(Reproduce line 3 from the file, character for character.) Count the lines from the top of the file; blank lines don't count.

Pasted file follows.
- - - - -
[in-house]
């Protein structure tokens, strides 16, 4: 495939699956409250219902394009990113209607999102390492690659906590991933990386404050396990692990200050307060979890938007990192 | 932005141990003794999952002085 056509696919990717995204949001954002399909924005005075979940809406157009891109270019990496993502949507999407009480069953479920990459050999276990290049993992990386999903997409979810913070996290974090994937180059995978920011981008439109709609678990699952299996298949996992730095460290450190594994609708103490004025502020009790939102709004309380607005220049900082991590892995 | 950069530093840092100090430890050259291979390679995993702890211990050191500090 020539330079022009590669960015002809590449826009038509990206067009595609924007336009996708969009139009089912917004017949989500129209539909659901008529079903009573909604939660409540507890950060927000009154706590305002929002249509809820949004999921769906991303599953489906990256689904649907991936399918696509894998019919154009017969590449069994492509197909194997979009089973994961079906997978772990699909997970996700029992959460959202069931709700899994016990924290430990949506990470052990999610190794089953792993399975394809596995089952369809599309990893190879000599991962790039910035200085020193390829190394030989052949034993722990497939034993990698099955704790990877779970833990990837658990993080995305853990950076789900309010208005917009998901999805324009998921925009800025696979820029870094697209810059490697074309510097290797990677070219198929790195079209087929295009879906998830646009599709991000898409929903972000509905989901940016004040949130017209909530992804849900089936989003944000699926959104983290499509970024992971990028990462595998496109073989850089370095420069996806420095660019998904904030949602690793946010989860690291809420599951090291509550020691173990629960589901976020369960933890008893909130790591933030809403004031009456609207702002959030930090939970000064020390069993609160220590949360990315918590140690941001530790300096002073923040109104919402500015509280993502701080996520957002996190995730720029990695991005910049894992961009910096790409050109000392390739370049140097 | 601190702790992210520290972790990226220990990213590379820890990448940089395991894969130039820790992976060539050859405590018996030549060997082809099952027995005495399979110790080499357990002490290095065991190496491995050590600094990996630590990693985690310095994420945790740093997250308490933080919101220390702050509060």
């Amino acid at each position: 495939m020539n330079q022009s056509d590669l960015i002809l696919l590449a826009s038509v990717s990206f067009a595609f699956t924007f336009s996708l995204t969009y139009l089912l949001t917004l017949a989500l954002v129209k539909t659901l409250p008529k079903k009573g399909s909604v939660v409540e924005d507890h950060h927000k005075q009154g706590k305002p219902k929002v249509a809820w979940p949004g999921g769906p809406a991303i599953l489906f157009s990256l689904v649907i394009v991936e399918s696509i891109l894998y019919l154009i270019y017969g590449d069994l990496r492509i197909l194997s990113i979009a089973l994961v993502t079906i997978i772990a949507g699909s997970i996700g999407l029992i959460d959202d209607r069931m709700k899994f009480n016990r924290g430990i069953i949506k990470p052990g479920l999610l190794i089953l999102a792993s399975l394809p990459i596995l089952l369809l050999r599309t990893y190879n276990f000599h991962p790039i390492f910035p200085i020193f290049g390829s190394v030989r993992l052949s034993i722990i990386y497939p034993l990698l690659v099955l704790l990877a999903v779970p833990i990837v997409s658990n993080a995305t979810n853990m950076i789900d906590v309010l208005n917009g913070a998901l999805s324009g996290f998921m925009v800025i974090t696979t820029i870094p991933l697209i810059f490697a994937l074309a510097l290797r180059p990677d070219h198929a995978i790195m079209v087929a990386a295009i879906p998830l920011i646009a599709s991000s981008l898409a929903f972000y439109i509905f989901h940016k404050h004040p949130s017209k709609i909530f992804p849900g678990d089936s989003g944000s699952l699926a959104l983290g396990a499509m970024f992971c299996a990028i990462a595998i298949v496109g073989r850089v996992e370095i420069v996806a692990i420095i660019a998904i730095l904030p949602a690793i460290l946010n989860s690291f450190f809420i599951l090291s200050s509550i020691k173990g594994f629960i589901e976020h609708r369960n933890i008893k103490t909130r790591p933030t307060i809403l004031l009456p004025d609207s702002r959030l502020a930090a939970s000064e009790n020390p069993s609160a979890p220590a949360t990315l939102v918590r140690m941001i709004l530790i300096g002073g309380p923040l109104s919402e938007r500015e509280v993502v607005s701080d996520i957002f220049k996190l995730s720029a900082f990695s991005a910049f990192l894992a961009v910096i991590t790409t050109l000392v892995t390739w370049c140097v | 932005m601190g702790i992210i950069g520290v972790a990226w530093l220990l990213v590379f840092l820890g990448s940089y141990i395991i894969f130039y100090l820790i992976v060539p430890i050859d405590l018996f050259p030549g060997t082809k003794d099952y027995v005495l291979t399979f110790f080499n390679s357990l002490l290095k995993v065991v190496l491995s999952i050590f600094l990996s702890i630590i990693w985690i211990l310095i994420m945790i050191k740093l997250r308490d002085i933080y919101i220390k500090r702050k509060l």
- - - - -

């Amino acid at each position: 495939m020539n330079q022009s056509d590669l960015i002809l696919l590449a826009s038509v990717s990206f067009a595609f699956t924007f336009s996708l995204t969009y139009l089912l949001t917004l017949a989500l954002v129209k539909t659901l409250p008529k079903k009573g399909s909604v939660v409540e924005d507890h950060h927000k005075q009154g706590k305002p219902k929002v249509a809820w979940p949004g999921g769906p809406a991303i599953l489906f157009s990256l689904v649907i394009v991936e399918s696509i891109l894998y019919l154009i270019y017969g590449d069994l990496r492509i197909l194997s990113i979009a089973l994961v993502t079906i997978i772990a949507g699909s997970i996700g999407l029992i959460d959202d209607r069931m709700k899994f009480n016990r924290g430990i069953i949506k990470p052990g479920l999610l190794i089953l999102a792993s399975l394809p990459i596995l089952l369809l050999r599309t990893y190879n276990f000599h991962p790039i390492f910035p200085i020193f290049g390829s190394v030989r993992l052949s034993i722990i990386y497939p034993l990698l690659v099955l704790l990877a999903v779970p833990i990837v997409s658990n993080a995305t979810n853990m950076i789900d906590v309010l208005n917009g913070a998901l999805s324009g996290f998921m925009v800025i974090t696979t820029i870094p991933l697209i810059f490697a994937l074309a510097l290797r180059p990677d070219h198929a995978i790195m079209v087929a990386a295009i879906p998830l920011i646009a599709s991000s981008l898409a929903f972000y439109i509905f989901h940016k404050h004040p949130s017209k709609i909530f992804p849900g678990d089936s989003g944000s699952l699926a959104l983290g396990a499509m970024f992971c299996a990028i990462a595998i298949v496109g073989r850089v996992e370095i420069v996806a692990i420095i660019a998904i730095l904030p949602a690793i460290l946010n989860s690291f450190f809420i599951l090291s200050s509550i020691k173990g594994f629960i589901e976020h609708r369960n933890i008893k103490t909130r790591p933030t307060i809403l004031l009456p004025d609207s702002r959030l502020a930090a939970s000064e009790n020390p069993s609160a979890p220590a949360t990315l939102v918590r140690m941001i709004l530790i300096g002073g309380p923040l109104s919402e938007r500015e509280v993502v607005s701080d996520i957002f220049k996190l995730s720029a900082f990695s991005a910049f990192l894992a961009v910096i991590t790409t050109l000392v892995t390739w370049c140097v | 932005m601190g702790i992210i950069g520290v972790a990226w530093l220990l990213v590379f840092l820890g990448s940089y141990i395991i894969f130039y100090l820790i992976v060539p430890i050859d405590l018996f050259p030549g060997t082809k003794d099952y027995v005495l291979t399979f110790f080499n390679s357990l002490l290095k995993v065991v190496l491995s999952i050590f600094l990996s702890i630590i990693w985690i211990l310095i994420m945790i050191k740093l997250r308490d002085i933080y919101i220390k500090r702050k509060l």